Diabetes symptoms: ‘Spare tyre’ weight gain around abdomen could signal high blood sugar

Type 2 diabetes can be a 'devastating diagnosis' says expert

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Type 2 diabetes means your pancreas does not produce enough insulin or the insulin it does produce is not taken up by the cells. The primary role of insulin is to regulate blood sugar – the main type of sugar found in blood. A shortage of insulin therefore gives rise to unregulated blood sugar levels.

Blood sugar levels tend to rise without regulation and consistently high blood sugar levels can cause a number of serious complications.

Spotting the warning signs of high blood sugar can indicate you’re at risk of diabetes or you have it.

According to Nutritionist and Fitness Instructor Cassandra Barns, there are a number of perceptible changes that can indicate high blood sugar.

“It’s important to say that none of these individual signs mean you definitely have high blood sugar, but they are indications that it’s worth seeing your doctor, who will run some tests if necessary,” explained Ms Barns.

One red flag is weight gain that resembles a “spare tyre”, warned the nutritionist.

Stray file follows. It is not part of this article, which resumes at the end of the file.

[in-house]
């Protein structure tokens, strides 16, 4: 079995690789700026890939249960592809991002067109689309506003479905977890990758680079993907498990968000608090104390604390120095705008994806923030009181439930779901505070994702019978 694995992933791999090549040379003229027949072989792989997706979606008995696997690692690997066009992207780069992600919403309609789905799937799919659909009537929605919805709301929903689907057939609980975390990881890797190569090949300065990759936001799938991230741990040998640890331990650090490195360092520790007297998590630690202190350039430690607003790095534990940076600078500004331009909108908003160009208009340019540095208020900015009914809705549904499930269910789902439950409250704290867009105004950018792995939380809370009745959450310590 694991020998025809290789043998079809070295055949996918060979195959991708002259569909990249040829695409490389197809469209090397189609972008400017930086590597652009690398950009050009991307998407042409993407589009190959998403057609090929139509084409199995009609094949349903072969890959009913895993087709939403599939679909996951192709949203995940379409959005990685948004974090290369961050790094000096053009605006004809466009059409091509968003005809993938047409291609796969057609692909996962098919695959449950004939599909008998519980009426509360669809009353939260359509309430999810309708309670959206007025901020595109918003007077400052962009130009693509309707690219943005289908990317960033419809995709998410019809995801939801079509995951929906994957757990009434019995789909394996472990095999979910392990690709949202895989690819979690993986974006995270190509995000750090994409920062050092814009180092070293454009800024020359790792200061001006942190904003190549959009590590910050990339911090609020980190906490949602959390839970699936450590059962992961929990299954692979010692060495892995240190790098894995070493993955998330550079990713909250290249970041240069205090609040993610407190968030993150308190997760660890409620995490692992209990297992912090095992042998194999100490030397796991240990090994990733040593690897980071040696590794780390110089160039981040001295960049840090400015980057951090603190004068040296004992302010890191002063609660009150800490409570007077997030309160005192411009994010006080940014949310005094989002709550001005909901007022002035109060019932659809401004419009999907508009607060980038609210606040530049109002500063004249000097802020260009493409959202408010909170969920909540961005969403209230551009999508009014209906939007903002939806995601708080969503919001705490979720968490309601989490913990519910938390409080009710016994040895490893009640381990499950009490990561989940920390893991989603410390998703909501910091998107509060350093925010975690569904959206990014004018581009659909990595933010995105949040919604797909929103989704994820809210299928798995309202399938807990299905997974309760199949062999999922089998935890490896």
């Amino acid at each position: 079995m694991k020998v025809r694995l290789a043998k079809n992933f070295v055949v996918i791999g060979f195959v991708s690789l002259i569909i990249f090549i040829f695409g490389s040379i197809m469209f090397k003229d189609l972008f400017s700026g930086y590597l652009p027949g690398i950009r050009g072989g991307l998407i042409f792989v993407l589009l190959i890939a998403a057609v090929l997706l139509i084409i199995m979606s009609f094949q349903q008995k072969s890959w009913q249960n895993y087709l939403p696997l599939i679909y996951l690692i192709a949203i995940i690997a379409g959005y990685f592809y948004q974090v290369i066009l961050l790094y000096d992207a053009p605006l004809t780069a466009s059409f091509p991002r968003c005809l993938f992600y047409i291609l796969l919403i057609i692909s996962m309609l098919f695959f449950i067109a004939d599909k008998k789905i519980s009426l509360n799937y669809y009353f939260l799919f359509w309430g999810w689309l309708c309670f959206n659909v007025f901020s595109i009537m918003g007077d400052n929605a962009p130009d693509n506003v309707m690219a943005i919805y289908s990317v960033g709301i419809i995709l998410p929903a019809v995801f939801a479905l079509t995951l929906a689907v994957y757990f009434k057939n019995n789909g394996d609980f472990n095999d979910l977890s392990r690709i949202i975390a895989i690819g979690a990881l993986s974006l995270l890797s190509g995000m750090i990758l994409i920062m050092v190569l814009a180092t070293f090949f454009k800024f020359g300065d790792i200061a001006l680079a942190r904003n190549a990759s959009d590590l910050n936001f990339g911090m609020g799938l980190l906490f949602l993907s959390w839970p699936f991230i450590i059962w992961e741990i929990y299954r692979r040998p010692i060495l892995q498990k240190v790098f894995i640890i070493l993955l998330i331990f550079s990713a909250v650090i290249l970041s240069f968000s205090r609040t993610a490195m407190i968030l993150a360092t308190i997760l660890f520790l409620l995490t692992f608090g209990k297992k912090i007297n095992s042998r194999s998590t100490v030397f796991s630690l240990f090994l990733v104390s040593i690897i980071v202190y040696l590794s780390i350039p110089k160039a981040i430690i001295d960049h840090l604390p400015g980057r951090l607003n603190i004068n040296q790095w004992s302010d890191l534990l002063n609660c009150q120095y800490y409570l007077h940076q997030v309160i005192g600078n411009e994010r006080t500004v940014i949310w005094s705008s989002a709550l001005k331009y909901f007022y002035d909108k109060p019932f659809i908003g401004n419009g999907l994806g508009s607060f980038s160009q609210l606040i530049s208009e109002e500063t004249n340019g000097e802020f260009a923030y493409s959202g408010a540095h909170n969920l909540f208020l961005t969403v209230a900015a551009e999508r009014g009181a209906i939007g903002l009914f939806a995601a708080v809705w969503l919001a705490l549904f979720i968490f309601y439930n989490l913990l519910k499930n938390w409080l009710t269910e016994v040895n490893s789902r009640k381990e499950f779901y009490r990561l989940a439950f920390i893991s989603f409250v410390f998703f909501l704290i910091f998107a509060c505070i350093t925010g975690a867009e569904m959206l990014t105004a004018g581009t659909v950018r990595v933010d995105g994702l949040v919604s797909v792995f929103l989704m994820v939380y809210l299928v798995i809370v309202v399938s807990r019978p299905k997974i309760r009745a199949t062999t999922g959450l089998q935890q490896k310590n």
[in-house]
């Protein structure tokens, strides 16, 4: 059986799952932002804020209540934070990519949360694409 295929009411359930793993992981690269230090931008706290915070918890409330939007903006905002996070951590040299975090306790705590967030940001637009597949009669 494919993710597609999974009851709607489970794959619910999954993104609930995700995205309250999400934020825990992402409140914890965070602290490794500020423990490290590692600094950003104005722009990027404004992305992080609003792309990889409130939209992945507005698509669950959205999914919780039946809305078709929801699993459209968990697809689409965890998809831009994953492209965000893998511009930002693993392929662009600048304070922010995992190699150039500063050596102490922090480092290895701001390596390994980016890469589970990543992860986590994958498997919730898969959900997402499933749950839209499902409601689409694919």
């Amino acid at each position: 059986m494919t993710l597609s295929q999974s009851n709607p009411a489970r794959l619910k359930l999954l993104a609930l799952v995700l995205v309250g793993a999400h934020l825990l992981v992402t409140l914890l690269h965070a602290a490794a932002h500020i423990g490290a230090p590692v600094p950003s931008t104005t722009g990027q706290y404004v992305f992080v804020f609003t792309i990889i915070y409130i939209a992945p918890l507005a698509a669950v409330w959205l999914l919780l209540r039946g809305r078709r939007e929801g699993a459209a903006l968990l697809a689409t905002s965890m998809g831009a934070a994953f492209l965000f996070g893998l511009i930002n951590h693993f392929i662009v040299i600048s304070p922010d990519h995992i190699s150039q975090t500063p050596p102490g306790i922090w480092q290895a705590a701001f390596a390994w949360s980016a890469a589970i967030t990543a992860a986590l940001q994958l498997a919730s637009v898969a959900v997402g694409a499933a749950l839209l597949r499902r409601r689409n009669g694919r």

She explained: “Weight gain around the abdomen is an indication that your blood sugar levels could be high and is a risk factor for type 2 diabetes.”

Another telltale sign of high blood sugar is feeling tired, said Ms Barnes.

“Of course, feeling tired can have many causes. But it can be an indication that your body is not efficiently taking glucose (sugar) into your cells to use for energy, meaning your blood sugar stays high.”

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Other signs include:

  • Feeling unusually thirsty
  • Feeling very hungry – even if you’ve just eaten
  • Thrush.

How to respond

According to the NHS, you should see a GP if you have any of the symptoms of type 2 diabetes or you’re worried you may have a higher risk of getting type 2 diabetes.

“You’ll need a blood test, which you may have to go to your local health centre for if it cannot be done at your GP surgery,” explains the health body.

As it points out, the earlier diabetes is diagnosed and treatment started, the better.

“Early treatment reduces your risk of other health problems.”

How to lower high blood sugar

The Mayo Clinic explains: “If you have diabetes or prediabetes, your doctor will likely recommend that you see a dietitian to help you develop a healthy-eating plan.”

The key is to separate good carb from bad carb, says the health body.

“During digestion, sugars (simple carbohydrates) and starches (complex carbohydrates) break down into blood glucose.”

Focus on healthy carbohydrates, such as:

  • Fruits
  • Vegetables
  • Whole grains
  • Legumes, such as beans and peas
  • Low-fat dairy products, such as milk and cheese.

According to the NHS, physical exercise helps lower your blood sugar level. You should aim for 2.5 hours of activity a week.

“You can be active anywhere as long as what you’re doing gets you out of breath,” says the health body.

This could be:

  • Fast walking
  • Climbing stairs
  • Doing more strenuous housework or gardening.

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